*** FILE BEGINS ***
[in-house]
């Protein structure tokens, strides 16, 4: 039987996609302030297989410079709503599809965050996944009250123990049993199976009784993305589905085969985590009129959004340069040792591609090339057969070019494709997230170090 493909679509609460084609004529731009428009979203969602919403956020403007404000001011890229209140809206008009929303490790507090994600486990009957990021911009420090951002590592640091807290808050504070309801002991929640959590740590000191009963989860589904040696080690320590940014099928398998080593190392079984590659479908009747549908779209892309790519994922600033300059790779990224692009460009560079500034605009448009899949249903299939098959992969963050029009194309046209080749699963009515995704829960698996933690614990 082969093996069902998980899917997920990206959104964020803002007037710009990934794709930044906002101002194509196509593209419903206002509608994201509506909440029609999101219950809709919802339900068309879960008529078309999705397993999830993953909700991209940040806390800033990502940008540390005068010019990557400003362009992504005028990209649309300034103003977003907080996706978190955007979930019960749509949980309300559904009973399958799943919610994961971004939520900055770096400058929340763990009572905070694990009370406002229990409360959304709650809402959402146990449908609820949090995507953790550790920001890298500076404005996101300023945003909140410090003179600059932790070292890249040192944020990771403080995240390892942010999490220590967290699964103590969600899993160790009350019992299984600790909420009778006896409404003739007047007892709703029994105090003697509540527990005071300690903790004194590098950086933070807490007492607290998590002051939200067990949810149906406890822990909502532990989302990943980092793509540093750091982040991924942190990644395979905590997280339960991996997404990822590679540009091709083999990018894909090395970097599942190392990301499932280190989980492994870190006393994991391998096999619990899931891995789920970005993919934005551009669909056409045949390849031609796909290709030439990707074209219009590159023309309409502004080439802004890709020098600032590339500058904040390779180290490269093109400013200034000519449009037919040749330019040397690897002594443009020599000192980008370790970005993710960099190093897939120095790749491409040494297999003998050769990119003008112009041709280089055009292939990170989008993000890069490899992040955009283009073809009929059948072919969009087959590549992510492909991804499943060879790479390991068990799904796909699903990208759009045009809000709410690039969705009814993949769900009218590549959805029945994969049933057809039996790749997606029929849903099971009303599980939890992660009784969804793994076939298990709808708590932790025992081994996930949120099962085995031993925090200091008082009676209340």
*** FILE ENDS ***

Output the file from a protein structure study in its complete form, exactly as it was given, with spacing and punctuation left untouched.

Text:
[in-house]
């Protein structure tokens, strides 16, 4: 039987996609302030297989410079709503599809965050996944009250123990049993199976009784993305589905085969985590009129959004340069040792591609090339057969070019494709997230170090 493909679509609460084609004529731009428009979203969602919403956020403007404000001011890229209140809206008009929303490790507090994600486990009957990021911009420090951002590592640091807290808050504070309801002991929640959590740590000191009963989860589904040696080690320590940014099928398998080593190392079984590659479908009747549908779209892309790519994922600033300059790779990224692009460009560079500034605009448009899949249903299939098959992969963050029009194309046209080749699963009515995704829960698996933690614990 082969093996069902998980899917997920990206959104964020803002007037710009990934794709930044906002101002194509196509593209419903206002509608994201509506909440029609999101219950809709919802339900068309879960008529078309999705397993999830993953909700991209940040806390800033990502940008540390005068010019990557400003362009992504005028990209649309300034103003977003907080996706978190955007979930019960749509949980309300559904009973399958799943919610994961971004939520900055770096400058929340763990009572905070694990009370406002229990409360959304709650809402959402146990449908609820949090995507953790550790920001890298500076404005996101300023945003909140410090003179600059932790070292890249040192944020990771403080995240390892942010999490220590967290699964103590969600899993160790009350019992299984600790909420009778006896409404003739007047007892709703029994105090003697509540527990005071300690903790004194590098950086933070807490007492607290998590002051939200067990949810149906406890822990909502532990989302990943980092793509540093750091982040991924942190990644395979905590997280339960991996997404990822590679540009091709083999990018894909090395970097599942190392990301499932280190989980492994870190006393994991391998096999619990899931891995789920970005993919934005551009669909056409045949390849031609796909290709030439990707074209219009590159023309309409502004080439802004890709020098600032590339500058904040390779180290490269093109400013200034000519449009037919040749330019040397690897002594443009020599000192980008370790970005993710960099190093897939120095790749491409040494297999003998050769990119003008112009041709280089055009292939990170989008993000890069490899992040955009283009073809009929059948072919969009087959590549992510492909991804499943060879790479390991068990799904796909699903990208759009045009809000709410690039969705009814993949769900009218590549959805029945994969049933057809039996790749997606029929849903099971009303599980939890992660009784969804793994076939298990709808708590932790025992081994996930949120099962085995031993925090200091008082009676209340």